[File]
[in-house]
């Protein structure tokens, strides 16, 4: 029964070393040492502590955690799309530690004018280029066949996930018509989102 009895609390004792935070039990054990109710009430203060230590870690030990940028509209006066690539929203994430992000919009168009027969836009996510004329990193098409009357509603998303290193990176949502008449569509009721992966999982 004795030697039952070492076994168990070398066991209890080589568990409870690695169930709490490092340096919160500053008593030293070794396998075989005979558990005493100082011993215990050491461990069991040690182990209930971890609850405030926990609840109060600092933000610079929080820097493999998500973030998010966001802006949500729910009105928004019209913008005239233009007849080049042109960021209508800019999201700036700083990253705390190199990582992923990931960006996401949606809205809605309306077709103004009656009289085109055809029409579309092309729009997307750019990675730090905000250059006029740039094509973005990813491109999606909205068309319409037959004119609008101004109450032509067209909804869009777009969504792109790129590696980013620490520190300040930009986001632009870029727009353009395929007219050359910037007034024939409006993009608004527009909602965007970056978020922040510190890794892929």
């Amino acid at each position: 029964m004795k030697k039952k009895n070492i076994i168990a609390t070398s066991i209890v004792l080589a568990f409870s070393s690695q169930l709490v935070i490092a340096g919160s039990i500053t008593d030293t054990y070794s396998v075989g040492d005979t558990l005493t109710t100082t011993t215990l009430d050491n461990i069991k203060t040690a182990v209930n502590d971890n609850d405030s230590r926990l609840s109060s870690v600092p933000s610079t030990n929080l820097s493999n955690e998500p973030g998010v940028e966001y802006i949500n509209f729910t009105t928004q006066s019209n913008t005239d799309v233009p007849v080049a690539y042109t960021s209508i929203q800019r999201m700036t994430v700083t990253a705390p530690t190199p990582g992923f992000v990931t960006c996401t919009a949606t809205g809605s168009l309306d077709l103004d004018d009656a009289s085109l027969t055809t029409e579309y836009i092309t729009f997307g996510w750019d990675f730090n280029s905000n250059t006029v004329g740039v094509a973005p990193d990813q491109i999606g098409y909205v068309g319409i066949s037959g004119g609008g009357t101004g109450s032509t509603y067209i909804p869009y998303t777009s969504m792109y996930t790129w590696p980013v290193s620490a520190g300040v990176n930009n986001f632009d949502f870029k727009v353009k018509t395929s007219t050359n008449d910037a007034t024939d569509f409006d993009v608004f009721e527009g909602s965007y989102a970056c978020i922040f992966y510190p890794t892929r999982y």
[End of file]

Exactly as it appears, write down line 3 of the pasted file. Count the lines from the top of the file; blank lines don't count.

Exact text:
């Amino acid at each position: 029964m004795k030697k039952k009895n070492i076994i168990a609390t070398s066991i209890v004792l080589a568990f409870s070393s690695q169930l709490v935070i490092a340096g919160s039990i500053t008593d030293t054990y070794s396998v075989g040492d005979t558990l005493t109710t100082t011993t215990l009430d050491n461990i069991k203060t040690a182990v209930n502590d971890n609850d405030s230590r926990l609840s109060s870690v600092p933000s610079t030990n929080l820097s493999n955690e998500p973030g998010v940028e966001y802006i949500n509209f729910t009105t928004q006066s019209n913008t005239d799309v233009p007849v080049a690539y042109t960021s209508i929203q800019r999201m700036t994430v700083t990253a705390p530690t190199p990582g992923f992000v990931t960006c996401t919009a949606t809205g809605s168009l309306d077709l103004d004018d009656a009289s085109l027969t055809t029409e579309y836009i092309t729009f997307g996510w750019d990675f730090n280029s905000n250059t006029v004329g740039v094509a973005p990193d990813q491109i999606g098409y909205v068309g319409i066949s037959g004119g609008g009357t101004g109450s032509t509603y067209i909804p869009y998303t777009s969504m792109y996930t790129w590696p980013v290193s620490a520190g300040v990176n930009n986001f632009d949502f870029k727009v353009k018509t395929s007219t050359n008449d910037a007034t024939d569509f409006d993009v608004f009721e527009g909602s965007y989102a970056c978020i922040f992966y510190p890794t892929r999982y």